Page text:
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2 of 2 people found the following review helpful
5.0 out of 5 stars Better than any history book
History might be more biased when seen through an individual's eyes, but so it is with any text book author. How much more it comes to life in letters and diaries. The intimate details of the private personae of so many famous and influential people of the 20th century are a continuous fascination in this book, as are the wit, the personal comments, descriptions and...
Published 6 months ago by richard charles vogt

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5 of 7 people found the following review helpful
3.0 out of 5 stars A one-sided affair
The letters of Diana Cooper to her son are delightfully warm, amusing and intelligent. Unfortunately, they are almost entirely (with the exception of a single letter at the start of each section) by her. It would have been infinitely more involving if there were an equal quantity of missives from son to mother. As it is, it's like watching a tennis match where you only...
Published 9 months ago by T. Bently


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2 of 2 people found the following review helpful
5.0 out of 5 stars Better than any history book, 28 Jan 2014
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History might be more biased when seen through an individual's eyes, but so it is with any text book author. How much more it comes to life in letters and diaries. The intimate details of the private personae of so many famous and influential people of the 20th century are a continuous fascination in this book, as are the wit, the personal comments, descriptions and nicknames never intended for publication. An absolute delight as well as an insightful view into the centre of a very momentous period around the second world war.
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11 of 13 people found the following review helpful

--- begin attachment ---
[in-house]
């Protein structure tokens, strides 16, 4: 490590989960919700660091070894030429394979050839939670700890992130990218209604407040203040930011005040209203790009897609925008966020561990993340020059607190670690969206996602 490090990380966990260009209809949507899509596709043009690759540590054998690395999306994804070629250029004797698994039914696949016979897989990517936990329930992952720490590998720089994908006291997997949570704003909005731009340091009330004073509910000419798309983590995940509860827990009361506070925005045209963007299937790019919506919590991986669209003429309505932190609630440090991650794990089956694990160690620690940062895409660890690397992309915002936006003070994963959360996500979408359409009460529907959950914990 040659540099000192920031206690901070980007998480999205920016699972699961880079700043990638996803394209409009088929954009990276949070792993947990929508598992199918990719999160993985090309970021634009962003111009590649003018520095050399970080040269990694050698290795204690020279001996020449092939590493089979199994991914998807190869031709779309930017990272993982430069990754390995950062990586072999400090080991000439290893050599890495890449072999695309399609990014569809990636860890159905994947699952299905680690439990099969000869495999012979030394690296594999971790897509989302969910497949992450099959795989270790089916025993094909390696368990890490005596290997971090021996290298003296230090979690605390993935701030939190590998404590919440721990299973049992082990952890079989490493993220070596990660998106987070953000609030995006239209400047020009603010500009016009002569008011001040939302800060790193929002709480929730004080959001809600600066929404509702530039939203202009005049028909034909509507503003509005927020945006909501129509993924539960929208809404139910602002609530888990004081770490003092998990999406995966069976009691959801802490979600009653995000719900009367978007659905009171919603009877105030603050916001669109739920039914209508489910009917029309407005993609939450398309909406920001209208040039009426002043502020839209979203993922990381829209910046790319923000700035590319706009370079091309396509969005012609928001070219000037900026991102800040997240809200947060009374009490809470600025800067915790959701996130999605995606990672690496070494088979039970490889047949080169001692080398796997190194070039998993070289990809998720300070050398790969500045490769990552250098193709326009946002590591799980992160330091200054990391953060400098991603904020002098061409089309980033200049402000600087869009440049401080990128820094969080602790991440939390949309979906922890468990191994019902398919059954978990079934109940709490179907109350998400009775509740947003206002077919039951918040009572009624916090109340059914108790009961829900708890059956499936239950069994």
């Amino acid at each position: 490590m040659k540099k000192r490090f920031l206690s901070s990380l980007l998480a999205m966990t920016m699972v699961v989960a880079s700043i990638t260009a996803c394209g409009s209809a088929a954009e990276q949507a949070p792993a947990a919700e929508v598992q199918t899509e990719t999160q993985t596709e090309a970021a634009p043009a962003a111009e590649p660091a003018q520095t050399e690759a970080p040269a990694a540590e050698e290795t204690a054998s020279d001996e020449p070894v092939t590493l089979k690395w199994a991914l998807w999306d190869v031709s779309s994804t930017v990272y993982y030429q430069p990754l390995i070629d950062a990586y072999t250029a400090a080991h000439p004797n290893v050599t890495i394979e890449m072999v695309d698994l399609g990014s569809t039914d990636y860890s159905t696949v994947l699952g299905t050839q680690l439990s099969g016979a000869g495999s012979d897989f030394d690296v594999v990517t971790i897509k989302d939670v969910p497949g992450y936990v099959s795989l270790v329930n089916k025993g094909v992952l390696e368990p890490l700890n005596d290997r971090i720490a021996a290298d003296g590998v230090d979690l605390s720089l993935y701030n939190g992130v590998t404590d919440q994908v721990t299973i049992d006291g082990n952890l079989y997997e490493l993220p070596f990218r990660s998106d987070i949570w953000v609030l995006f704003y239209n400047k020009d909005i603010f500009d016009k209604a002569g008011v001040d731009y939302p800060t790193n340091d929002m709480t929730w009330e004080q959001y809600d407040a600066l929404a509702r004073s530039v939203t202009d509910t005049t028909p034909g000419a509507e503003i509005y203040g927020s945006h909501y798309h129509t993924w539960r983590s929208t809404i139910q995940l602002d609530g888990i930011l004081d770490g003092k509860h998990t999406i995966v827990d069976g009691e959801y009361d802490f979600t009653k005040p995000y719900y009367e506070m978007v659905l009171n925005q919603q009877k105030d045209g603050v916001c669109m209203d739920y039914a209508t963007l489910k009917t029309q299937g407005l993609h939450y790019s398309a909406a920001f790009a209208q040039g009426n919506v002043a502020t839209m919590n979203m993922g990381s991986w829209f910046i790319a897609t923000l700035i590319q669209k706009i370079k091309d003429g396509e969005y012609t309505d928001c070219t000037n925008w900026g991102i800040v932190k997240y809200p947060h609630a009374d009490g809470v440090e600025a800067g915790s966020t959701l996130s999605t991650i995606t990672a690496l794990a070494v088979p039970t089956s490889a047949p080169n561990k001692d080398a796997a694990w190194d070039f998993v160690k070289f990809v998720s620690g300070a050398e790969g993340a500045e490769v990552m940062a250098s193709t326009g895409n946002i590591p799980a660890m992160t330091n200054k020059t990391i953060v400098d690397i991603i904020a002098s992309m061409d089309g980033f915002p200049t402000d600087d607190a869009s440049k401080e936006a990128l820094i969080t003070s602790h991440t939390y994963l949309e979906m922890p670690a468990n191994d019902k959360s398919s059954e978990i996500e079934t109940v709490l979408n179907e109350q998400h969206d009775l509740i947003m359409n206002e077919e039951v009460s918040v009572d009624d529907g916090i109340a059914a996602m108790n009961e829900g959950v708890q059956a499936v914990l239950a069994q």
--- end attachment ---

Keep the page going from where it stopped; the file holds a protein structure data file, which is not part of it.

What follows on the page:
5.0 out of 5 stars Rivetting and delightful, 24 Oct 2013
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Graeme Withers (Melbourne, Australia) - See all my reviews
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The whole book is more than the early section about the Battle for Britain/Blitz, but that is the standout. Historians should use it as a primary source for information on what it was like to live in London in those times - I know no better.

She will, as she always has, divide opinion given her standing as a socialite and member of the Establishment - the least of our woes as we read the amazing good prose, the warmth and sincerity of a writer communicating from strength.

The Christmas present par excellence for those who relish a great book.
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5 of 6 people found the following review helpful
5.0 out of 5 stars Delightful, mischievous, ever entertaining, 14 Nov 2013
From the Blitz to Bognor, the Paris Embassy to the gym at the Dorchester, Lady Diana Cooper writes with enormous style, perception and sense of fun. These are not just a wonderful primary source of the period, and a hugely amusing read, but also at times extremely moving in their portrayal of a mother/son relationship. They most definitely don't make 'em like her any more.